Annual Conference of the Collaborative Research Center Media of Cooperation, University of Siegen, 25-26 September 2018
We are currently faced with a new generation of media: ‘sensor media’ are taking control across a broad spectrum of our society and societal discourses. The promise of a more general ‘digital sensibility’ is associated with smart environments, social robots, augmented reality, 4D printing, and tactile-visual intersensoriality. As a result, black boxes break and are torn asunder and anthropometric scaling parameters of the media and social sciences come into play. Since Ed Hutchins famous book ‘Cognition in the Wild’, distributed agency is expanding and is no longer limited to human activity. Media also adapt themselves to their natural surroundings under digital conditions. However, there is a big chasm between the ambition of media studies to explain the sensitivities of a digital culture and the scientific practices of everyday digital life.
The first generation of practitioners of media theory still believed in an explanation of media-specific practices. When media were separated by technical standardizations and institu-tional arrangements in the early 1960s, media were indeed specific, and simultaneously promised media-specific practices. At least there are common sense rules for listening to the radio, watching TV, working with a PC, etc. Conversely, when the internet and digital network media became dominant, at least one important strand of media theory promised ‘the end of media’ or rather a ‘convergence culture’, which implicitly gave rise to the end of media-specific practices. However, media have not disappeared. Digital mediation is inscribed into all realms of everyday and business life.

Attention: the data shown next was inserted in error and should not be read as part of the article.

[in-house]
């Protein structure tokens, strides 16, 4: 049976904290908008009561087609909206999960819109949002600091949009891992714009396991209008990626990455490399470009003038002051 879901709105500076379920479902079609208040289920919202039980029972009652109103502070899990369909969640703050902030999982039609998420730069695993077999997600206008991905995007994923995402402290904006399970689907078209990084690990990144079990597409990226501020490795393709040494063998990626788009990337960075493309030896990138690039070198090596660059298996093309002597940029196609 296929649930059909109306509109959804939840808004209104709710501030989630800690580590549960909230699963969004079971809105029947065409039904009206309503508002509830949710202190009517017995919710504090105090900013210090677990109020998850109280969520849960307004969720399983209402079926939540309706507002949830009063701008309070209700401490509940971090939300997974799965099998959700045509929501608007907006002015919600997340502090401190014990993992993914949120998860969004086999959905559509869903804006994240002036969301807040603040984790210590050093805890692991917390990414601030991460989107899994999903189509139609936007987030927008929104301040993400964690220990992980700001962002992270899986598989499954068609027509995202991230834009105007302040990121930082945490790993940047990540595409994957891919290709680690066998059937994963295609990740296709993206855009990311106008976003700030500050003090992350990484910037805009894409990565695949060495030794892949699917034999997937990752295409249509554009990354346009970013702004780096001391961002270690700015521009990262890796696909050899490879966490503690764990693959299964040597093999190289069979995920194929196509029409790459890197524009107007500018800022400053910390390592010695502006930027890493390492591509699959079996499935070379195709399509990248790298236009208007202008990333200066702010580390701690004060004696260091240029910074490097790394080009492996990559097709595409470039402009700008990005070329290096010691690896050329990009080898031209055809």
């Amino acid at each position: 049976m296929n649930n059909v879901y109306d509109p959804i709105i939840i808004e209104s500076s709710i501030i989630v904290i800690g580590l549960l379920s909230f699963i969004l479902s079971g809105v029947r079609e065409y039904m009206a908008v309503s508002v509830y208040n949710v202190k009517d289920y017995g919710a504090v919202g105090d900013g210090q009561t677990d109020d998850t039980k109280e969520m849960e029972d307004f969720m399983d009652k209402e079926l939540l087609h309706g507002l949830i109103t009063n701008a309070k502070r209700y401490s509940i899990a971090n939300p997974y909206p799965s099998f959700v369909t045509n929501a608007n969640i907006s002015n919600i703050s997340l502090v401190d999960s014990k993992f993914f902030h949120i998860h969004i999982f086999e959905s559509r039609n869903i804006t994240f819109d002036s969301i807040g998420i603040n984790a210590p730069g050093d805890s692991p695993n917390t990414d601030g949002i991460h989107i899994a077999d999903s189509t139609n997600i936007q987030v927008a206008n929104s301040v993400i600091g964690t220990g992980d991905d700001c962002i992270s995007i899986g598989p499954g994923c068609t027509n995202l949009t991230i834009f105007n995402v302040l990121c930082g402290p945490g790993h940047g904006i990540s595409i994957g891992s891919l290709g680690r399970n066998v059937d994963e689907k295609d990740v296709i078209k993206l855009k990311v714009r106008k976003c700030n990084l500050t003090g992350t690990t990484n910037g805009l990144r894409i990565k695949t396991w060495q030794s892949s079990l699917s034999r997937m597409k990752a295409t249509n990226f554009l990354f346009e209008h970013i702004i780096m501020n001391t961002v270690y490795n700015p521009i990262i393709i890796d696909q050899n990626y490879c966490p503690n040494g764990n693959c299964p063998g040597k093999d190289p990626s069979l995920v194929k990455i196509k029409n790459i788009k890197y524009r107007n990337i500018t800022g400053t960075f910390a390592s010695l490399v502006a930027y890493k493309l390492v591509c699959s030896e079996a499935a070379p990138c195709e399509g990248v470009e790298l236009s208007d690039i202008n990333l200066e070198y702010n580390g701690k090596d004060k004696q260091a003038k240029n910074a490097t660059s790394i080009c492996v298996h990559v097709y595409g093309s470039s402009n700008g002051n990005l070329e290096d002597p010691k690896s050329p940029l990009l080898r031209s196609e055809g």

Three years after the Collaborative Research Center has started, we aim to reconsider media-specific practices and whether there are still practice-specific media. What kind of specificity characterizes digital practice? Are digital technologies inevitably inscribed into sensoria, mediation, practices and haptic media? What constitutes ‘digitality’ from a historical, esthetic, theoretical, or empirical perspective? And how can digital sociology, digital STS and digital ethnography contribute toward a more comprehensive description which corresponds to the complexity of media practices? These are the questions we want to discuss. We invite theoretical and/or empirical contributions from either perspective: as practices to be studied, or as part of a theoretical outline and innovative research design.